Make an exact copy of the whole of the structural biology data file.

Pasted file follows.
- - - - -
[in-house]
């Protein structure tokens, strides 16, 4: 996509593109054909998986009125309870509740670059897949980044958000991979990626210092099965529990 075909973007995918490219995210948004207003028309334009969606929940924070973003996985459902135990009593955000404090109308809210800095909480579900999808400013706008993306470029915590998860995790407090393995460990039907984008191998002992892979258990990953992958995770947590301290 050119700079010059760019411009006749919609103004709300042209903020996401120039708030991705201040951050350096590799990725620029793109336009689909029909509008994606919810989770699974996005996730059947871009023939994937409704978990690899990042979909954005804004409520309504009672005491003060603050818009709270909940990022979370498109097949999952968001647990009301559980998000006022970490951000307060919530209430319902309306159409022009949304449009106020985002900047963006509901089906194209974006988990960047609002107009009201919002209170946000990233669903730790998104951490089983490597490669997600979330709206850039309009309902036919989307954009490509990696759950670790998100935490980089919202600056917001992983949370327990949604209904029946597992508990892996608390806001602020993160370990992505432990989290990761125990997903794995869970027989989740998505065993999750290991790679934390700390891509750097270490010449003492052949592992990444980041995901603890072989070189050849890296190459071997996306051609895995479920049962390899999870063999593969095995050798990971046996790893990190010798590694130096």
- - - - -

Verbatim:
[in-house]
């Protein structure tokens, strides 16, 4: 996509593109054909998986009125309870509740670059897949980044958000991979990626210092099965529990 075909973007995918490219995210948004207003028309334009969606929940924070973003996985459902135990009593955000404090109308809210800095909480579900999808400013706008993306470029915590998860995790407090393995460990039907984008191998002992892979258990990953992958995770947590301290 050119700079010059760019411009006749919609103004709300042209903020996401120039708030991705201040951050350096590799990725620029793109336009689909029909509008994606919810989770699974996005996730059947871009023939994937409704978990690899990042979909954005804004409520309504009672005491003060603050818009709270909940990022979370498109097949999952968001647990009301559980998000006022970490951000307060919530209430319902309306159409022009949304449009106020985002900047963006509901089906194209974006988990960047609002107009009201919002209170946000990233669903730790998104951490089983490597490669997600979330709206850039309009309902036919989307954009490509990696759950670790998100935490980089919202600056917001992983949370327990949604209904029946597992508990892996608390806001602020993160370990992505432990989290990761125990997903794995869970027989989740998505065993999750290991790679934390700390891509750097270490010449003492052949592992990444980041995901603890072989070189050849890296190459071997996306051609895995479920049962390899999870063999593969095995050798990971046996790893990190010798590694130096």